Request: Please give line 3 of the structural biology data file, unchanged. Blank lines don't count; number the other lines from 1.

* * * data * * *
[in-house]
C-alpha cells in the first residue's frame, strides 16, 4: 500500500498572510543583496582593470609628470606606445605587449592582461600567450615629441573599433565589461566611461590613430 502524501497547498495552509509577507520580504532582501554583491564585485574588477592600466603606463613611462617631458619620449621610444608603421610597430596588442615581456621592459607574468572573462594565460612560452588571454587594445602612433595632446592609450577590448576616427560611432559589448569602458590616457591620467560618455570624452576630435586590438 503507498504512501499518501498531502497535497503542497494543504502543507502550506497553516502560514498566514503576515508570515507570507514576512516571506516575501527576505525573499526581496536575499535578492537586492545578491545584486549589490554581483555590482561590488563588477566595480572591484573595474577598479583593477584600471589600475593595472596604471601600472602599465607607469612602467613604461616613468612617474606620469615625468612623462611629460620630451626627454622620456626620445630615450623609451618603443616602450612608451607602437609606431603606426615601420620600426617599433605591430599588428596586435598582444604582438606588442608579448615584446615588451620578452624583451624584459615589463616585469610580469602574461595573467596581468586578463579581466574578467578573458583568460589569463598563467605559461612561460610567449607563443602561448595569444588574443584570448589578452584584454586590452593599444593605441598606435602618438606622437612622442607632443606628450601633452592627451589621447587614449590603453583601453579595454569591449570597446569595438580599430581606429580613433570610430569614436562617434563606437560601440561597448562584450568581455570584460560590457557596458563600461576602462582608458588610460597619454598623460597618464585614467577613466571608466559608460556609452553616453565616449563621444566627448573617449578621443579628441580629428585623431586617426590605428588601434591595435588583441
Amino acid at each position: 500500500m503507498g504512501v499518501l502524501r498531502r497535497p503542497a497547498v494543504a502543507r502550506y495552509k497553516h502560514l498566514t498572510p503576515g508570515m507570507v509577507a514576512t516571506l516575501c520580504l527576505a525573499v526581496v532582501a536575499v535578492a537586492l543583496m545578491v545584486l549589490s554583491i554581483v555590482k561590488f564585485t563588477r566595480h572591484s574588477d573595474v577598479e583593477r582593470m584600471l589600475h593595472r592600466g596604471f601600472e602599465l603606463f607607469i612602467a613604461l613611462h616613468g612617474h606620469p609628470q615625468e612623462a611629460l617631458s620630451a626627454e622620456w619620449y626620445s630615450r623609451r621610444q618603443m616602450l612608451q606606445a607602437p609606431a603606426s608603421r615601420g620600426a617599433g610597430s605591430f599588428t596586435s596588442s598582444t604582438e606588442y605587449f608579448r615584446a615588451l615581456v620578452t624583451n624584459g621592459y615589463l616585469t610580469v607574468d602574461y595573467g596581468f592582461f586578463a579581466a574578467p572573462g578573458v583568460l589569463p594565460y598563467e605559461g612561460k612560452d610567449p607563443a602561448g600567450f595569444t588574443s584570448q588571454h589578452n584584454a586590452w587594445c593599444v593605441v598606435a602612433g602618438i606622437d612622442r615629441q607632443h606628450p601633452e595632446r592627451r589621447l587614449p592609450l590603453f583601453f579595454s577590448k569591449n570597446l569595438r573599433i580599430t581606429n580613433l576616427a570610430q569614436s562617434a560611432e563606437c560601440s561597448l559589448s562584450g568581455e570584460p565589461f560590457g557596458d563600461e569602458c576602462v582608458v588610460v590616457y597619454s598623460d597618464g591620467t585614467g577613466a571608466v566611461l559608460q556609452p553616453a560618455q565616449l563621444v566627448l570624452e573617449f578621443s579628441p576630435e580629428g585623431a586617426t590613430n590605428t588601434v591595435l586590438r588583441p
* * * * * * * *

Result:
Amino acid at each position: 500500500m503507498g504512501v499518501l502524501r498531502r497535497p503542497a497547498v494543504a502543507r502550506y495552509k497553516h502560514l498566514t498572510p503576515g508570515m507570507v509577507a514576512t516571506l516575501c520580504l527576505a525573499v526581496v532582501a536575499v535578492a537586492l543583496m545578491v545584486l549589490s554583491i554581483v555590482k561590488f564585485t563588477r566595480h572591484s574588477d573595474v577598479e583593477r582593470m584600471l589600475h593595472r592600466g596604471f601600472e602599465l603606463f607607469i612602467a613604461l613611462h616613468g612617474h606620469p609628470q615625468e612623462a611629460l617631458s620630451a626627454e622620456w619620449y626620445s630615450r623609451r621610444q618603443m616602450l612608451q606606445a607602437p609606431a603606426s608603421r615601420g620600426a617599433g610597430s605591430f599588428t596586435s596588442s598582444t604582438e606588442y605587449f608579448r615584446a615588451l615581456v620578452t624583451n624584459g621592459y615589463l616585469t610580469v607574468d602574461y595573467g596581468f592582461f586578463a579581466a574578467p572573462g578573458v583568460l589569463p594565460y598563467e605559461g612561460k612560452d610567449p607563443a602561448g600567450f595569444t588574443s584570448q588571454h589578452n584584454a586590452w587594445c593599444v593605441v598606435a602612433g602618438i606622437d612622442r615629441q607632443h606628450p601633452e595632446r592627451r589621447l587614449p592609450l590603453f583601453f579595454s577590448k569591449n570597446l569595438r573599433i580599430t581606429n580613433l576616427a570610430q569614436s562617434a560611432e563606437c560601440s561597448l559589448s562584450g568581455e570584460p565589461f560590457g557596458d563600461e569602458c576602462v582608458v588610460v590616457y597619454s598623460d597618464g591620467t585614467g577613466a571608466v566611461l559608460q556609452p553616453a560618455q565616449l563621444v566627448l570624452e573617449f578621443s579628441p576630435e580629428g585623431a586617426t590613430n590605428t588601434v591595435l586590438r588583441p